Pebbles Fashioned into Monument to Czech Jews Who Died in Shoah

The 60th anniversary of the Nazi deportation of the Jews here has been commemorated by inscribing thousands of pebbles with the victims’ names.

Several local citizens, and even some relatives of the victims, turned out to write the names of those who died on 2,600 small stones. They finished laying the pebbles last Friday in a gravel landscape among the ruins of Pilsen’s Old Jewish School, next to the town’s Old Synagogue.

In January 1942, Pilsen’s 2,604 Jews were sent to Terezin, a Nazi transit camp north of Prague, from where they were sent to concentration camps in Poland and Germany, including Auschwitz. Only 204 survived.

Even relatives of victims who were not from Pilsen asked if they could inscribe their family members’ names on the stones. That explains why there are 200 more stones in the Old Jewish School than the number of Jews who died in the Pilsen transport.

The pebble-stone memorial is part of the project “Year 2002 — Year of Memories,” in which the town is hosting various events to commemorate the Holocaust, and in particular the Jewish transport to Terezin, also known by its German name of Theresienstadt.

The stones are lined alphabetically in a structure designed by Petr Novak, an artist and professor at the local art school.

The pebbles are laid out on gravel between wooden beams, which looks a bit like a city or ghetto, according to Radovan Kodera, the founder of the project.

Kodera, a local conservationist and photographer, first got the idea 10 years ago while taking pictures of the synagogue that used to host up to 3,000 people during religious service before the transport.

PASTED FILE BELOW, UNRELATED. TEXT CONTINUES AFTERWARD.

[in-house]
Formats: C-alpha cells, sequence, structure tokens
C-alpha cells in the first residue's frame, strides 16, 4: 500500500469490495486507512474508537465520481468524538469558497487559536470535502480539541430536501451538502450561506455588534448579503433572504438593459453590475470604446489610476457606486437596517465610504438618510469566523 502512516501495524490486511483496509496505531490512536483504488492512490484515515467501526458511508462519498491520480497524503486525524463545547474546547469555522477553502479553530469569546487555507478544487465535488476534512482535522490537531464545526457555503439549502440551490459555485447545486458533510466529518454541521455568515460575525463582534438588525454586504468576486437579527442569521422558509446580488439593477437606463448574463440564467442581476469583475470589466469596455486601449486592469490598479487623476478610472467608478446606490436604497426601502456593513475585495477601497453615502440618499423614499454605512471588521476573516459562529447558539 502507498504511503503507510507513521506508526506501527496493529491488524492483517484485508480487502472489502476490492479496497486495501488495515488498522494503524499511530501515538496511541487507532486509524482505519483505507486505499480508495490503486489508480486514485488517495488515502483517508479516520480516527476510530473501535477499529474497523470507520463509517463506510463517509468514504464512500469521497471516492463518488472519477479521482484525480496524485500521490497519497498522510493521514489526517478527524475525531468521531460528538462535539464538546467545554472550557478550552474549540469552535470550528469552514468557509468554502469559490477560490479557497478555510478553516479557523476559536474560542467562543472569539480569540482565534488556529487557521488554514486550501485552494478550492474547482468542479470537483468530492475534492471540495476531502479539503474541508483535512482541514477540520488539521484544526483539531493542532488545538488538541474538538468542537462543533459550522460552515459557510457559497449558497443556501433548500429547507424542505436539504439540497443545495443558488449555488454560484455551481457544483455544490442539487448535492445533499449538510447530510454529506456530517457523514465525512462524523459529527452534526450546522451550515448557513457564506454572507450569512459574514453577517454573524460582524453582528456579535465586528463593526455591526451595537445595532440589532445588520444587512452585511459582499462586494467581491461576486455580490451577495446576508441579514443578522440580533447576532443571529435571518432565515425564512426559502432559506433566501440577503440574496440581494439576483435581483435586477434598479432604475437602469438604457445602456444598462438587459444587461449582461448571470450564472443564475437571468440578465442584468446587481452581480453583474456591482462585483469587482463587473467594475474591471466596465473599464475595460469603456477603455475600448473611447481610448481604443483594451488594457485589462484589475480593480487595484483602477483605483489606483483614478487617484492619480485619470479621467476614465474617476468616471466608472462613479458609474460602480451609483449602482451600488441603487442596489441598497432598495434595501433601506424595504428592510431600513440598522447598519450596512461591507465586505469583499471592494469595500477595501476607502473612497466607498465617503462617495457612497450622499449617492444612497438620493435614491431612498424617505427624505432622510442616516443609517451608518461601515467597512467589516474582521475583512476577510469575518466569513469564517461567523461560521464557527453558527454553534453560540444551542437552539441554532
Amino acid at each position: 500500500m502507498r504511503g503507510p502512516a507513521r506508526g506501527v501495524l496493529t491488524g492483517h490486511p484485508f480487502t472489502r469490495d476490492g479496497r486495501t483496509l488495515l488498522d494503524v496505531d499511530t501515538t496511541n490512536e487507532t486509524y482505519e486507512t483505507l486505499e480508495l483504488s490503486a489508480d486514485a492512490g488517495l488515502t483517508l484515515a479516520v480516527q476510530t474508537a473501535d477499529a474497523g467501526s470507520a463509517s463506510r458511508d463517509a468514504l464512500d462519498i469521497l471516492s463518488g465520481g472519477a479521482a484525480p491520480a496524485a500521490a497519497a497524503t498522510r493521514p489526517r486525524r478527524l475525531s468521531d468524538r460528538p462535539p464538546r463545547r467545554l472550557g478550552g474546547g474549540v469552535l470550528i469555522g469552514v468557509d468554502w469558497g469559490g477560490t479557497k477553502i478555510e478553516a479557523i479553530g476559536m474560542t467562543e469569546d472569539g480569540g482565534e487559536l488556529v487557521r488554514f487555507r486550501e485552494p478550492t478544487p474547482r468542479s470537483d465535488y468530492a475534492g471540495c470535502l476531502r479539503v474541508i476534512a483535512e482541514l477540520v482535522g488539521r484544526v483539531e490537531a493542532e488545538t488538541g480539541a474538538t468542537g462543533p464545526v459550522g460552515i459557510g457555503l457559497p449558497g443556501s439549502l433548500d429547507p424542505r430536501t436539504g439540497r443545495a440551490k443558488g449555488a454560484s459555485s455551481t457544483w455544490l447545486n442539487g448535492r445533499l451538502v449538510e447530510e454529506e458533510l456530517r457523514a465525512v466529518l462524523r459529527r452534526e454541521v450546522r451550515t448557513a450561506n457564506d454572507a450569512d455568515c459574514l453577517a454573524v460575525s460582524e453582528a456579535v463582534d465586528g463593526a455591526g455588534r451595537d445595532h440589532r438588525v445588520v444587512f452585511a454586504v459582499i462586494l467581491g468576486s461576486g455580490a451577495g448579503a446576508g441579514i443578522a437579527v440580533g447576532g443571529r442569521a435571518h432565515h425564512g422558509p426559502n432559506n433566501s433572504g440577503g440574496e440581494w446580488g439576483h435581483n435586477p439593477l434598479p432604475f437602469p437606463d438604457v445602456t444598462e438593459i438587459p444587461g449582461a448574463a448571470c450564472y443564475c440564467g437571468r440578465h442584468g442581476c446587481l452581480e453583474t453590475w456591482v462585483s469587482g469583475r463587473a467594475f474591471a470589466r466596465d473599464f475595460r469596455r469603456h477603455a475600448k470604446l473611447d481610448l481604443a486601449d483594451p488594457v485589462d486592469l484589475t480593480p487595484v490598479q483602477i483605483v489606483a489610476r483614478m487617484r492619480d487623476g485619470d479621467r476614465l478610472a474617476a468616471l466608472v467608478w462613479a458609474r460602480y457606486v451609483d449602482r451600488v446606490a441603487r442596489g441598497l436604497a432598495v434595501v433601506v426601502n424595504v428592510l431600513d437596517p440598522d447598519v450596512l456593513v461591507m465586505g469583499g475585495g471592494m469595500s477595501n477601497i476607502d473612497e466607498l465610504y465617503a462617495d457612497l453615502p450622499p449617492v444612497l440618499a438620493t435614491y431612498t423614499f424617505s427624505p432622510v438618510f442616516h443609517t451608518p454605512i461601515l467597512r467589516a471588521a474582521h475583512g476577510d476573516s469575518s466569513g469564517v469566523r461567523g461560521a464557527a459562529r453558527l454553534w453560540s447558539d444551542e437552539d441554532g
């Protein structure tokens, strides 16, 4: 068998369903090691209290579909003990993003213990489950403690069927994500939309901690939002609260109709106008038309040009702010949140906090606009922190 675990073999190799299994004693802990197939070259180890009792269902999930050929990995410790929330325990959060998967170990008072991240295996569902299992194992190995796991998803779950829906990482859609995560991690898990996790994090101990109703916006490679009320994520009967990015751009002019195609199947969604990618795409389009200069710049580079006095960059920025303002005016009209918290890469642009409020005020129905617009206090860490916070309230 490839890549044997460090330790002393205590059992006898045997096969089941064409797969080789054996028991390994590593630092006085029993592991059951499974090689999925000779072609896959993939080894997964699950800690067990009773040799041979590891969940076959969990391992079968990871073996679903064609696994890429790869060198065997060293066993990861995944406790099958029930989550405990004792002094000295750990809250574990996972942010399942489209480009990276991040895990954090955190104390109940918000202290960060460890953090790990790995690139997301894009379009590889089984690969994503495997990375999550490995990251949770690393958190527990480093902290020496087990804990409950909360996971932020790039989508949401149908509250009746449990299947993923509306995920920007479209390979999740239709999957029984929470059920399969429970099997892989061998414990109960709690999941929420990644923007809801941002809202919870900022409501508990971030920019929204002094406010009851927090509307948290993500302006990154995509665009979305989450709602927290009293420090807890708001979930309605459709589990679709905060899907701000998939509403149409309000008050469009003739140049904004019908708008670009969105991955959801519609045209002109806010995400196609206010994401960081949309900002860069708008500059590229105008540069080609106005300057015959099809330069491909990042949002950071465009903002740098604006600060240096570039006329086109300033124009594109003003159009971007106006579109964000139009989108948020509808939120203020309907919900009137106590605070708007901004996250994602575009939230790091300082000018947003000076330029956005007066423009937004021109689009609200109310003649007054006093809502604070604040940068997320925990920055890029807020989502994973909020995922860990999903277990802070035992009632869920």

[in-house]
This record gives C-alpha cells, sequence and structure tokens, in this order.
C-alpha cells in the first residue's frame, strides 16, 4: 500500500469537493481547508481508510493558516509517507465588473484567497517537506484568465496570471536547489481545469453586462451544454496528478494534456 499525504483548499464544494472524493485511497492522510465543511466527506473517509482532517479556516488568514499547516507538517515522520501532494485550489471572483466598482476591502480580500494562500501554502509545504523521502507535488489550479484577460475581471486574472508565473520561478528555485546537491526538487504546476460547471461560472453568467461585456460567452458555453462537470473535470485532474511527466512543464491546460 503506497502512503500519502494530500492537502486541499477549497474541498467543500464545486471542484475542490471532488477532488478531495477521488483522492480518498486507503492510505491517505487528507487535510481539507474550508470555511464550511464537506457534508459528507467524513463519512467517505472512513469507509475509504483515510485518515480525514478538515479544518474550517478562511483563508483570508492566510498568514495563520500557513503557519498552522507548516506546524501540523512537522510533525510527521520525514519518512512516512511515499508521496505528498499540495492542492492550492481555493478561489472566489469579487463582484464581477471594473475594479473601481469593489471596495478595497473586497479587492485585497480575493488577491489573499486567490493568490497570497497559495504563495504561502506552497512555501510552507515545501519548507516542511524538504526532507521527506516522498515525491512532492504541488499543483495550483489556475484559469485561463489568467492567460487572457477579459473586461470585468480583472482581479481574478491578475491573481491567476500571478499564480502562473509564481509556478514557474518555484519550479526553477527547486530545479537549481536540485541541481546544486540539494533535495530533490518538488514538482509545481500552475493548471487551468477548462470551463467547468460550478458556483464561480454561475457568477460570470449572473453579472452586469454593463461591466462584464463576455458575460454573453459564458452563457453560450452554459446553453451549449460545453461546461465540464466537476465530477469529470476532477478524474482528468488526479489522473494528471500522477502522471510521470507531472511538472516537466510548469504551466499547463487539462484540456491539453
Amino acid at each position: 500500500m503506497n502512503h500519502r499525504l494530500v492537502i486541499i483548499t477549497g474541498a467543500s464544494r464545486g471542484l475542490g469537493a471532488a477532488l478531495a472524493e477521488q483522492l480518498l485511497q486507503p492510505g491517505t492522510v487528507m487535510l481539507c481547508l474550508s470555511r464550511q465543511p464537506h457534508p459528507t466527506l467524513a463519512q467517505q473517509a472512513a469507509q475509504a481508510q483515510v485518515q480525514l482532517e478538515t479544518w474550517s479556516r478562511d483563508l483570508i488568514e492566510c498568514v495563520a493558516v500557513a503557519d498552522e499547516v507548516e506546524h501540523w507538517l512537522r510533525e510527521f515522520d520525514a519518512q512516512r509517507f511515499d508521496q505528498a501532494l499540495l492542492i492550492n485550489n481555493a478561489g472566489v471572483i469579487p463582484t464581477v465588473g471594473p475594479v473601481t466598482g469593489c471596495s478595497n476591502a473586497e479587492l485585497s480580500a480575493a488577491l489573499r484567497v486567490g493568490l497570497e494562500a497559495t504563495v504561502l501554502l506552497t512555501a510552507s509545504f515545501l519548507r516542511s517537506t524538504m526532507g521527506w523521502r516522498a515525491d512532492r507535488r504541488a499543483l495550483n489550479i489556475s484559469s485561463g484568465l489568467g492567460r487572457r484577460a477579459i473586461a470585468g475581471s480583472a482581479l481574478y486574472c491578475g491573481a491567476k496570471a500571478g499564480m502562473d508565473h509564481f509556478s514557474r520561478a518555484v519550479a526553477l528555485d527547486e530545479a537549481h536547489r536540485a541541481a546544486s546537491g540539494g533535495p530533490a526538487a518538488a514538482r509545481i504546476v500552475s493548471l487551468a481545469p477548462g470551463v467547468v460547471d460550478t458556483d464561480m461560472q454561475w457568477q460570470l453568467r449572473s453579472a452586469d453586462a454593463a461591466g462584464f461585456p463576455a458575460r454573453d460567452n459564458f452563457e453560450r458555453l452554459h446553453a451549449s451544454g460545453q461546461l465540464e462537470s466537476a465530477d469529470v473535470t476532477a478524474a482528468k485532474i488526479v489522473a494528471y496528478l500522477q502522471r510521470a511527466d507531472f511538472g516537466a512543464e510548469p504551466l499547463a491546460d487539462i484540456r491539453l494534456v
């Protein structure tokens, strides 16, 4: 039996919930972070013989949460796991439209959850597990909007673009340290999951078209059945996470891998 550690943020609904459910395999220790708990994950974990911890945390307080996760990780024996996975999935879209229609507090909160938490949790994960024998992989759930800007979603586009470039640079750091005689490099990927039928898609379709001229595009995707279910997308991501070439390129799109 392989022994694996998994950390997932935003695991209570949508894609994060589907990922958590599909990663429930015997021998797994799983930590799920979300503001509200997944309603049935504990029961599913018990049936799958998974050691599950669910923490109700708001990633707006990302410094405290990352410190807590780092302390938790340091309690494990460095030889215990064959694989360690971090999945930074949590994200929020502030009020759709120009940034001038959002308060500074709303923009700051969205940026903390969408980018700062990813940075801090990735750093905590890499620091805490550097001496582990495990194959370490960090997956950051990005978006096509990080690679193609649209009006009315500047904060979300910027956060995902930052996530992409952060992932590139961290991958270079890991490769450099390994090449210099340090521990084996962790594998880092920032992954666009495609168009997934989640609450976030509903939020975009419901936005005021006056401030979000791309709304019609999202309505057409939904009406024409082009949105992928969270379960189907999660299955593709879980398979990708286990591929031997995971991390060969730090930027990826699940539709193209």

“I was walking through the empty, decaying building and thought it would be interesting to place stones on the places where the people used to sit,” Kodera said. About two years ago, he revived his idea and decided to use the ruins of the old Jewish school.

Around the same time, Kodera came across a series of photographs of the Jewish transport. One of them showed a family with children, each with a number hanging from their necks.

“Suddenly I wanted to know what happened to those people,” Kodera said. “I went to search the archives in Prague and found them by the numbers” around their necks.

The Rosenbaum family, for example, was transported from Terezin to Sobibor in eastern Poland, where the entire family died.

“It had a very strong impact on me and I thought that it could have the same effect even on other people,” explained Kodera, who is not Jewish. “For most people it is just about statistics, but if they know a name and write it down themselves, they might develop a personal relationship with the victim.”

Local grammar school students, who participated in Kodera’s project from the very beginning, now know detailed information about the fates of the Jewish victims.

“I wanted students to take part in it, to be involved,” Kodera said, stressing how important it is for young people to be interested in history.

The students picked up and washed the pebbles and experimented with different types of paint that would be weather resistant. They also gave special Japanese-made marker pens to visitors who chose a stone and inscribed a name on it.

“Sometimes it is really touching,” Kodera said, noting that some of the visitors are Holocaust survivors themselves. “There have been quite a lot of people who have never been here before and did not even know that the synagogue exists.”

The city of Pilsen gave Kodera $2,000 for the project.

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